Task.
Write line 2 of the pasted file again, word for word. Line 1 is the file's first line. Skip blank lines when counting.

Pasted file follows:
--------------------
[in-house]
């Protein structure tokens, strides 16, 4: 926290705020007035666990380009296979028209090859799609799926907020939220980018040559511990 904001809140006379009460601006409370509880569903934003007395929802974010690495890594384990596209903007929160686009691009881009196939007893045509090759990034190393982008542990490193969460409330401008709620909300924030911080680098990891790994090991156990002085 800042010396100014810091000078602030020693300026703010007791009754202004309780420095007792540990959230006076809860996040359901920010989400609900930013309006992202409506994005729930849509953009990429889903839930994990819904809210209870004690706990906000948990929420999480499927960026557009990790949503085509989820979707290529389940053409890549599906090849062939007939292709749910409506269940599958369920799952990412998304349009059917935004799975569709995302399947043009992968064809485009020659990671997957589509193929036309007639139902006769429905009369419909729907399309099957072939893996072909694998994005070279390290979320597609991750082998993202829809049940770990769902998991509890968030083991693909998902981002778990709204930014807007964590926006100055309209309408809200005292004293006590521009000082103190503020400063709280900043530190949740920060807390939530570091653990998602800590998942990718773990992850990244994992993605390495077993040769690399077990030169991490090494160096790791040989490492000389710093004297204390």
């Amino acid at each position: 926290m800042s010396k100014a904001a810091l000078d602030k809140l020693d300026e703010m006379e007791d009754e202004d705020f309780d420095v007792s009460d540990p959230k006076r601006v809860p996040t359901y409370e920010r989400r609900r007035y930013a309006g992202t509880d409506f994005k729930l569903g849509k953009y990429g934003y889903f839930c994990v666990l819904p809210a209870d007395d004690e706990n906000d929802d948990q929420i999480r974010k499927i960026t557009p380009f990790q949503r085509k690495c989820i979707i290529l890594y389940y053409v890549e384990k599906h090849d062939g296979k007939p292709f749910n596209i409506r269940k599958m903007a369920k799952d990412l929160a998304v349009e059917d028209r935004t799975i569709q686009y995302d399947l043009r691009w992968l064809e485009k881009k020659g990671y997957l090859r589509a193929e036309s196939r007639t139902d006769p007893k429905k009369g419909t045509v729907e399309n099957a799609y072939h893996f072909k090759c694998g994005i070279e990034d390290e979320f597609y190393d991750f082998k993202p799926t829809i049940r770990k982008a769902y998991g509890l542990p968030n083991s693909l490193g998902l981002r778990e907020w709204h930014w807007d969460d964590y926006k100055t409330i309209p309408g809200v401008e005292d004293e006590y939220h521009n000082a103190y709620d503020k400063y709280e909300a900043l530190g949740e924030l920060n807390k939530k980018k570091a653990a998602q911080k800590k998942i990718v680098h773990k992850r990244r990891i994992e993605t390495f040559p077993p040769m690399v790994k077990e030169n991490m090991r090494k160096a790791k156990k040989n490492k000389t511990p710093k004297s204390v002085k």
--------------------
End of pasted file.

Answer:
């Protein structure tokens, strides 16, 4: 926290705020007035666990380009296979028209090859799609799926907020939220980018040559511990 904001809140006379009460601006409370509880569903934003007395929802974010690495890594384990596209903007929160686009691009881009196939007893045509090759990034190393982008542990490193969460409330401008709620909300924030911080680098990891790994090991156990002085 800042010396100014810091000078602030020693300026703010007791009754202004309780420095007792540990959230006076809860996040359901920010989400609900930013309006992202409506994005729930849509953009990429889903839930994990819904809210209870004690706990906000948990929420999480499927960026557009990790949503085509989820979707290529389940053409890549599906090849062939007939292709749910409506269940599958369920799952990412998304349009059917935004799975569709995302399947043009992968064809485009020659990671997957589509193929036309007639139902006769429905009369419909729907399309099957072939893996072909694998994005070279390290979320597609991750082998993202829809049940770990769902998991509890968030083991693909998902981002778990709204930014807007964590926006100055309209309408809200005292004293006590521009000082103190503020400063709280900043530190949740920060807390939530570091653990998602800590998942990718773990992850990244994992993605390495077993040769690399077990030169991490090494160096790791040989490492000389710093004297204390």